Yesterday, in a blog post attacking the lack of diversity in award nominations (particularly the fact that only white actors have secured all 20 nominations at the Oscars this year), TV director Rachel Talalay struck up an impassioned defence of one of the shows she recently worked on – Doctor Who – and its comparative struggle to gain mainstream awards recognition (its last main Bafta win not voted for by the public was in 2008).


“Yeah, sure, Peter Capaldi is a great actor, but who cares about that kids’ show?” Talalay imagined the judges speculating. “It’s sci-fi, not ‘real’ drama, and it’ll be around forever and we need to support new and fresh.”

Now, of course this could come across as sour grapes from Talalay, and we should take into account the fact that the Emmy and Bafta award nominations haven’t been announced yet. But despite all that I think there’s a lot of truth in Talalay’s criticisms– and it’s symptomatic of a larger issue.

Doctor Who hasn’t been consistently great in recent series, but 2015 saw a banner year for the BBC mainstay. Highlights include Peter Capaldi’s assured one-hander in penultimate episode Heaven Sent and the timely political allegory of the Zygon Invasion/The Zygon Inversion, and I honestly think it’s the best the show has been in years. But I’d be very surprised to see it represented much in awards ceremonies, because it’s just not the right sort of show any more.

As Talalay points out, the problems are twofold. First off, the millstone of Doctor Who’s genre will always put awards bodies off, because no matter how intelligent or incisive science-fiction is it’s always written off as a kiddie genre (except in exceptional circumstances). To some it’s just not realistic, and no matter how good a story or performance it contains it can’t hold a candle to the oh-so-high culture of a detective who’s had A Difficult Past, or a famous person who Struggled To Get Where They Are.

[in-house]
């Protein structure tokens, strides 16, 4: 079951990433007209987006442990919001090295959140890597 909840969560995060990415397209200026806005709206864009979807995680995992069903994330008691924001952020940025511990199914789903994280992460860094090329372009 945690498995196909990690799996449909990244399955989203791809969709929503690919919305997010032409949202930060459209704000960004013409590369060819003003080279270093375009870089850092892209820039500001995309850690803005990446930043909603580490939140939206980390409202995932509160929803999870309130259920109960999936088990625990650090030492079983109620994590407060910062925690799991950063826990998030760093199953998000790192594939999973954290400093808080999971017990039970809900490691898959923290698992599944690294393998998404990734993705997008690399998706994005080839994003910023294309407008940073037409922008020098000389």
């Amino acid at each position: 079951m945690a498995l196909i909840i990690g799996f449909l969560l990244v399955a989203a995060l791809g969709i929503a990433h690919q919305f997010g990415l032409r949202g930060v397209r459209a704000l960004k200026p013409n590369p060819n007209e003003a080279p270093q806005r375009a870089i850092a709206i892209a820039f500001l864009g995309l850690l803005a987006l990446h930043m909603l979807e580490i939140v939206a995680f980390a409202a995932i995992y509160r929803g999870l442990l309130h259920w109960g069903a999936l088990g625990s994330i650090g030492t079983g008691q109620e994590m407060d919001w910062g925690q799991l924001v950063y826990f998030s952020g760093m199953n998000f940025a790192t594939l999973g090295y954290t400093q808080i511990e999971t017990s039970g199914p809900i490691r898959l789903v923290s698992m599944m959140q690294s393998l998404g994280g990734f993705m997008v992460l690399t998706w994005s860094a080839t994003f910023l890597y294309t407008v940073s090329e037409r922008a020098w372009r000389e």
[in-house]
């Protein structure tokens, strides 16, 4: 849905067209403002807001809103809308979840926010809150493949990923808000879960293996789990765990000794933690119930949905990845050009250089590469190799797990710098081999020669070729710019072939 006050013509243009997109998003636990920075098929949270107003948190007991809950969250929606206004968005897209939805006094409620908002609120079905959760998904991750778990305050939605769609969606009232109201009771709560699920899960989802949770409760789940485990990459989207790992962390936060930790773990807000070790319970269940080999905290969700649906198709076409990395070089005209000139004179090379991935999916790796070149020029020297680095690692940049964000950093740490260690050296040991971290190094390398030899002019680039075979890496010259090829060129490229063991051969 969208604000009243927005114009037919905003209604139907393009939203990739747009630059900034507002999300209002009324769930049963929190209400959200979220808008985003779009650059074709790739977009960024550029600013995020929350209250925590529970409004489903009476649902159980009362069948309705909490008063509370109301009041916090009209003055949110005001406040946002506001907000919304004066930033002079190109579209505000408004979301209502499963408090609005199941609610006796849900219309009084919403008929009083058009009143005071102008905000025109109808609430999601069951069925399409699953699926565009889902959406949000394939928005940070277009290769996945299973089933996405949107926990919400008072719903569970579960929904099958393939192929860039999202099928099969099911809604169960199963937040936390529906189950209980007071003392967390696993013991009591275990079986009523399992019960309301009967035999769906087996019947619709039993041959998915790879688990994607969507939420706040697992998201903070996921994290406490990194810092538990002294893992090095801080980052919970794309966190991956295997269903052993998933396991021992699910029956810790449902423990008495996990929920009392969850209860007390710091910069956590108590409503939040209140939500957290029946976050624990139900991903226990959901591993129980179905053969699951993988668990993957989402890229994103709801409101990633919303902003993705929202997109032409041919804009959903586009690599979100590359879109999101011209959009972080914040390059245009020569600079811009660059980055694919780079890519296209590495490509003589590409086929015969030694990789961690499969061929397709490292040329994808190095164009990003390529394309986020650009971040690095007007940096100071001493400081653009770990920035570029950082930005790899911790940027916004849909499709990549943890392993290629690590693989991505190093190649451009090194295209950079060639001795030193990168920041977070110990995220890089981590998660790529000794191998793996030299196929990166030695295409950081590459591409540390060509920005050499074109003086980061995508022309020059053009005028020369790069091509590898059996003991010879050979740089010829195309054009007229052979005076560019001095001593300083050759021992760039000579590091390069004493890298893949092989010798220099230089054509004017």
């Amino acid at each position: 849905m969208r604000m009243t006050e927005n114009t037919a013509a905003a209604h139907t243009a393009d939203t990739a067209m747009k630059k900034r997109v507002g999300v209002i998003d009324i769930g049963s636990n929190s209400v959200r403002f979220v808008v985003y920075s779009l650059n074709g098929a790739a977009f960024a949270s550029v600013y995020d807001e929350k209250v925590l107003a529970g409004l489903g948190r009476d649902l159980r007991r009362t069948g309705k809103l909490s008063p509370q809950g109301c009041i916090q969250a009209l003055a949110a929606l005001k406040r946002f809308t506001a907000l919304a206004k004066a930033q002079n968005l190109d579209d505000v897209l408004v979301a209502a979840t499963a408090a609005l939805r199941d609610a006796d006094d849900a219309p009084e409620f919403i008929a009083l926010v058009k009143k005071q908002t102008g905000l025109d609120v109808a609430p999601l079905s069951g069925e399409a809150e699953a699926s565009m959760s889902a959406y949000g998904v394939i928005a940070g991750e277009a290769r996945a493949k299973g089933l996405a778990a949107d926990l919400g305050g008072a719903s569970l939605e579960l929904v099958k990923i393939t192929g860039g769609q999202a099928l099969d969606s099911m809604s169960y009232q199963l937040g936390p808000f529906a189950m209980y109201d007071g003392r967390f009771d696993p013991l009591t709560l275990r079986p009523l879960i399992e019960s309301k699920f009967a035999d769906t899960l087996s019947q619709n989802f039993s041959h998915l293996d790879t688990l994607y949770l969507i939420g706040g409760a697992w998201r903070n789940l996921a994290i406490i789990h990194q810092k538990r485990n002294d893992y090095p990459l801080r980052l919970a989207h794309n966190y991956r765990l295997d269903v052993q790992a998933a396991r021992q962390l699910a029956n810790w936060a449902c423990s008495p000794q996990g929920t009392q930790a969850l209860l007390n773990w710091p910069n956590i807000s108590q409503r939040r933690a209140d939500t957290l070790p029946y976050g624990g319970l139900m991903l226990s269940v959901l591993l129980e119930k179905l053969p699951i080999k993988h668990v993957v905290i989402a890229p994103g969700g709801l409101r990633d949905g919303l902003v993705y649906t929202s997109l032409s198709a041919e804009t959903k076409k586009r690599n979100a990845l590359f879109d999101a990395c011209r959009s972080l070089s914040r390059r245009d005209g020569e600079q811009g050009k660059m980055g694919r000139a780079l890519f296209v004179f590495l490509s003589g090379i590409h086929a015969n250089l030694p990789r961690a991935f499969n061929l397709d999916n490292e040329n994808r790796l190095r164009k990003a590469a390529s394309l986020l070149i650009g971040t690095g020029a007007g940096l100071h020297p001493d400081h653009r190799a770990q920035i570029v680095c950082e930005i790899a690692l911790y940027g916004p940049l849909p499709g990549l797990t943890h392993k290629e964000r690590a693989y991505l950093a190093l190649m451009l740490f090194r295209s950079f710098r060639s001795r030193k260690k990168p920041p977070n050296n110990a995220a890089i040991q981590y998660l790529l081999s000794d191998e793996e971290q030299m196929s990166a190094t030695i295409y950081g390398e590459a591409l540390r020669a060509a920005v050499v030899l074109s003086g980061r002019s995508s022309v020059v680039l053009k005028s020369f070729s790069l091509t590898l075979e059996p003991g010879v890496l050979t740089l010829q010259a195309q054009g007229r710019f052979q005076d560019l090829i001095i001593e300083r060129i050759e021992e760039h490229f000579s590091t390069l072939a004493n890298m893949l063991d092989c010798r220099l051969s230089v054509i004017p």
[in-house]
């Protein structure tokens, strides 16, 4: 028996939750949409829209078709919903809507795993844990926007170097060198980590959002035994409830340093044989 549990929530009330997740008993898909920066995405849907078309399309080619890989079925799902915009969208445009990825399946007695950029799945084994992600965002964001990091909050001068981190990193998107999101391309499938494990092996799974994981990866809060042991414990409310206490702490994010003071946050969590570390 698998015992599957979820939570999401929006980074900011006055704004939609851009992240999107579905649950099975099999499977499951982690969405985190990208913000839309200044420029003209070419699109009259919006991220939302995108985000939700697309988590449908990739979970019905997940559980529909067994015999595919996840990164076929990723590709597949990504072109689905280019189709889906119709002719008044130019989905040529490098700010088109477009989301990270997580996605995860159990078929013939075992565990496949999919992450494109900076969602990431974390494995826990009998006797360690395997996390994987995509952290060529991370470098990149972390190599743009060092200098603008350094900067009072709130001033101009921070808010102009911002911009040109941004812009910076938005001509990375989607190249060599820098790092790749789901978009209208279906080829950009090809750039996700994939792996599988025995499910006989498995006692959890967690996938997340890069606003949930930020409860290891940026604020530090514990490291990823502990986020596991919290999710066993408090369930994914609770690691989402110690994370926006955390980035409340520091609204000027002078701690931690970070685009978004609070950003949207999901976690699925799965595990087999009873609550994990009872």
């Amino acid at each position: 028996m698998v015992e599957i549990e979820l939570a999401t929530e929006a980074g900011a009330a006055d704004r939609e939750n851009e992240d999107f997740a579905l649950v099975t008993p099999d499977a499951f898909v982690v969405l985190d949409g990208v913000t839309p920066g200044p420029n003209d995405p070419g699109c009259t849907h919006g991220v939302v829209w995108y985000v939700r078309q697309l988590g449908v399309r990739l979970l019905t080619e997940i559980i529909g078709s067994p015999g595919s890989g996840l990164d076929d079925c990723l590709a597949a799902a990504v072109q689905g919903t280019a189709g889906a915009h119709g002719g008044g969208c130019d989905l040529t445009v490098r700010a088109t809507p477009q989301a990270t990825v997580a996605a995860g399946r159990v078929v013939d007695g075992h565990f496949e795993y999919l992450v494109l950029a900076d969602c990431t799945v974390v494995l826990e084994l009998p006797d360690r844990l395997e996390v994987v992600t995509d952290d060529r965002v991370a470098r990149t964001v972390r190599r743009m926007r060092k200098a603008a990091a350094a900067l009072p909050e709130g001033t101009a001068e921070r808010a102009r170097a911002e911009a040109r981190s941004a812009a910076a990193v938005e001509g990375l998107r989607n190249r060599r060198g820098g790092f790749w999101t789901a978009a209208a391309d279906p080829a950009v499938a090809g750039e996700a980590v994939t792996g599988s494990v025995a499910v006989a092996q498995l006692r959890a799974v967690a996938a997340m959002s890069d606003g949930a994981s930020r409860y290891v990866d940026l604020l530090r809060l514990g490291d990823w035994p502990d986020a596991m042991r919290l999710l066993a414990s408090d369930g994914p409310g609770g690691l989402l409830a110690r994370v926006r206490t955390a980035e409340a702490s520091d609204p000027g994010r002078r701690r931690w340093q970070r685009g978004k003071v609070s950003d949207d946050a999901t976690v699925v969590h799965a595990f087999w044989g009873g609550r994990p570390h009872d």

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The second issue Doctor Who faces is (as Talalay also notes) that it’s not a new series. When it first came back in 2005 amid great fanfare, it did pretty well in some awards (winning several gongs in 2006), but these sort of ceremonies always prefer to support the new and exciting stuff over a long-running drama on an upswing.

Returning soaps, reality and shiny-floor shows have their own categories to excel in, but there’s no category for an excellent returning drama to do well in after the first couple of series. And it’s not just Doctor Who that suffers from this – what chance does a show like Silent Witness, which has been on great form recently, have of getting the awards buzz it deserves after 20 years onscreen?

This focus by awards bodies on the new and “serious” is stifling. And it doesn’t end with TV – just look at The Force Awakens, the biggest film in the world right now with barely any Oscar or Bafta recognition. Of course, the reason why it isn’t nominated seems obvious to us. It’s populist, a reboot, lowbrow junk with spaceships in. That’s not what “good” cinema is.

But why isn’t it? Why is a film set in the real world objectively better than a well put-together sci-fi movie? What touches you more – the story about a man being attacked by a bear or the one that has a man twirling a lightsaber? And why do we so blindly accept the cultural snobbery that one is naturally more deserving of enjoyment than the other?

Of course I’m not saying the latest Star Wars film is necessarily as good a piece of art as every Best Picture nominee, but can we really say it’s worse than all of them, just because of the packaging the story comes in? And while honouring a story set outside the real world is considered shallow, isn’t the shallow person really the one who writes off a TV show or film just because of its age or genre?

“I’m not searching for votes,” Talalay concluded in her post. “I’m just asking the Voters to watch and judge on the work, not on pre-conceived notions of what the show is, as any Oscar contender would hope – watch before you vote.”


In a just world, that’s what we’d get – but as awards season goes on, I can’t help but think that everyone made up their minds about certain shows and genres a long time ago.